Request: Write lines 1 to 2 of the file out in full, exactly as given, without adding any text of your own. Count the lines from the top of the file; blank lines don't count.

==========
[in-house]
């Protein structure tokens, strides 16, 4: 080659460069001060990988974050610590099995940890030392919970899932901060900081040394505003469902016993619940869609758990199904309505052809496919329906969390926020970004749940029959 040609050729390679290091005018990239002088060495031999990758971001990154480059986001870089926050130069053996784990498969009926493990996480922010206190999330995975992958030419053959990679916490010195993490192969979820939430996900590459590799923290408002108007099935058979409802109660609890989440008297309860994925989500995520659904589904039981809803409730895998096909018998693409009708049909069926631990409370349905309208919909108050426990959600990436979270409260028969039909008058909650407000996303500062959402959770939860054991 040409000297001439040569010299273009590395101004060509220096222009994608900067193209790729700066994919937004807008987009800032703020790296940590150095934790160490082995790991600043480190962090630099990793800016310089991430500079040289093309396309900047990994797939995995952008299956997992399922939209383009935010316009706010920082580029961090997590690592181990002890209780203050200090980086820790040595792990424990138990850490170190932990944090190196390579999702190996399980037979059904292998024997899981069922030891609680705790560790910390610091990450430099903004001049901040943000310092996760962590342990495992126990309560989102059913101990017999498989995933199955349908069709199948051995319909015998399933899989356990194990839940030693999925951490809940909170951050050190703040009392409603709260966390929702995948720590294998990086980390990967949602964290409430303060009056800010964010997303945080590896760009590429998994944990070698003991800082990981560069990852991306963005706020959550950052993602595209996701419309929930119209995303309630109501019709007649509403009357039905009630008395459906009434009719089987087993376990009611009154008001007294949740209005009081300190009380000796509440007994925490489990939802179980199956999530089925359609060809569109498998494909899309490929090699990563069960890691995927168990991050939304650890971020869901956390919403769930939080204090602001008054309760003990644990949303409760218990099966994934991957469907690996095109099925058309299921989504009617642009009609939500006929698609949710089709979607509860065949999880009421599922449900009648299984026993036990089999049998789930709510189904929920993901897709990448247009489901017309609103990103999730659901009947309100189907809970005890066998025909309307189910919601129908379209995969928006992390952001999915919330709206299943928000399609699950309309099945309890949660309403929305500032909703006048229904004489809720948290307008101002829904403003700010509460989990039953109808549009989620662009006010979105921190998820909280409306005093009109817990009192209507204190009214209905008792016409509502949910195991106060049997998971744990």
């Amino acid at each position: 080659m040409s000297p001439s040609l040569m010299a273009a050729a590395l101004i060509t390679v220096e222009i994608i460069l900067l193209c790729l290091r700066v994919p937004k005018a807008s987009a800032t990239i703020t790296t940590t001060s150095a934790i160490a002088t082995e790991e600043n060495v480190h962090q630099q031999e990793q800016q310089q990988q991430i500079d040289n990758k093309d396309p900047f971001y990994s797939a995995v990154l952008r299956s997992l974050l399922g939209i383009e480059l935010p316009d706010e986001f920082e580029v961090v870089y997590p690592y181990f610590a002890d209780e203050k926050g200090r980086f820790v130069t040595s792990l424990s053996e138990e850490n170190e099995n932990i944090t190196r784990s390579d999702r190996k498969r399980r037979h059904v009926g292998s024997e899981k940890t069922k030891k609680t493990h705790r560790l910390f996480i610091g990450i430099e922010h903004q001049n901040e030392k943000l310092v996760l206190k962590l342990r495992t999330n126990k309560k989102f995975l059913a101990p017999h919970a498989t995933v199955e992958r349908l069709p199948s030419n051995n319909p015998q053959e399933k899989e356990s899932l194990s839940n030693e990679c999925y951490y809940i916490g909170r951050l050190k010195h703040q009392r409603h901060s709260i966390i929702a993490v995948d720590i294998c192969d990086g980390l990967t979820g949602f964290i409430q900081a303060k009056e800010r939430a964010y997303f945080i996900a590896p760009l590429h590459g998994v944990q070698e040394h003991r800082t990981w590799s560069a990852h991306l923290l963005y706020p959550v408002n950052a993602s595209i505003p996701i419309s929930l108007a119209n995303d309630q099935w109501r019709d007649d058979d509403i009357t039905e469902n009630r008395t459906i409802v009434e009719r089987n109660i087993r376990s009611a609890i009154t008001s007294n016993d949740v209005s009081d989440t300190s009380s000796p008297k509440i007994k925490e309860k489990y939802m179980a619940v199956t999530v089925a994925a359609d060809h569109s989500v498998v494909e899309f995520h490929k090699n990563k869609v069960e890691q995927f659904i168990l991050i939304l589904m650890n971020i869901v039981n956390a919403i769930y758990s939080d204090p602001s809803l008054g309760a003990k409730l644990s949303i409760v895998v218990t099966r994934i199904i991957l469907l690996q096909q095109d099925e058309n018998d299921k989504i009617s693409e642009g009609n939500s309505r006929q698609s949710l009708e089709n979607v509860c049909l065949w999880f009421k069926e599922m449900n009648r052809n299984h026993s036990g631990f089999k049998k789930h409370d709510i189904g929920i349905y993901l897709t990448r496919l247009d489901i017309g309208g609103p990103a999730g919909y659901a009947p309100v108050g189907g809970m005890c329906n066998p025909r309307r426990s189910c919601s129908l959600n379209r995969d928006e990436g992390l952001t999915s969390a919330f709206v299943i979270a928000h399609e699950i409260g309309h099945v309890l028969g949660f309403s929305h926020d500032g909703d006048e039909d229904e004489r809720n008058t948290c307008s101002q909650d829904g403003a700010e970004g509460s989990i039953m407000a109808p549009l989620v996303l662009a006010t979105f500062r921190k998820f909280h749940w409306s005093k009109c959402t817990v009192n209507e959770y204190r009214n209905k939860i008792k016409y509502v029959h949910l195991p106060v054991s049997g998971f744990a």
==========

[in-house]
């Protein structure tokens, strides 16, 4: 080659460069001060990988974050610590099995940890030392919970899932901060900081040394505003469902016993619940869609758990199904309505052809496919329906969390926020970004749940029959 040609050729390679290091005018990239002088060495031999990758971001990154480059986001870089926050130069053996784990498969009926493990996480922010206190999330995975992958030419053959990679916490010195993490192969979820939430996900590459590799923290408002108007099935058979409802109660609890989440008297309860994925989500995520659904589904039981809803409730895998096909018998693409009708049909069926631990409370349905309208919909108050426990959600990436979270409260028969039909008058909650407000996303500062959402959770939860054991 040409000297001439040569010299273009590395101004060509220096222009994608900067193209790729700066994919937004807008987009800032703020790296940590150095934790160490082995790991600043480190962090630099990793800016310089991430500079040289093309396309900047990994797939995995952008299956997992399922939209383009935010316009706010920082580029961090997590690592181990002890209780203050200090980086820790040595792990424990138990850490170190932990944090190196390579999702190996399980037979059904292998024997899981069922030891609680705790560790910390610091990450430099903004001049901040943000310092996760962590342990495992126990309560989102059913101990017999498989995933199955349908069709199948051995319909015998399933899989356990194990839940030693999925951490809940909170951050050190703040009392409603709260966390929702995948720590294998990086980390990967949602964290409430303060009056800010964010997303945080590896760009590429998994944990070698003991800082990981560069990852991306963005706020959550950052993602595209996701419309929930119209995303309630109501019709007649509403009357039905009630008395459906009434009719089987087993376990009611009154008001007294949740209005009081300190009380000796509440007994925490489990939802179980199956999530089925359609060809569109498998494909899309490929090699990563069960890691995927168990991050939304650890971020869901956390919403769930939080204090602001008054309760003990644990949303409760218990099966994934991957469907690996095109099925058309299921989504009617642009009609939500006929698609949710089709979607509860065949999880009421599922449900009648299984026993036990089999049998789930709510189904929920993901897709990448247009489901017309609103990103999730659901009947309100189907809970005890066998025909309307189910919601129908379209995969928006992390952001999915919330709206299943928000399609699950309309099945309890949660309403929305500032909703006048229904004489809720948290307008101002829904403003700010509460989990039953109808549009989620662009006010979105921190998820909280409306005093009109817990009192209507204190009214209905008792016409509502949910195991106060049997998971744990």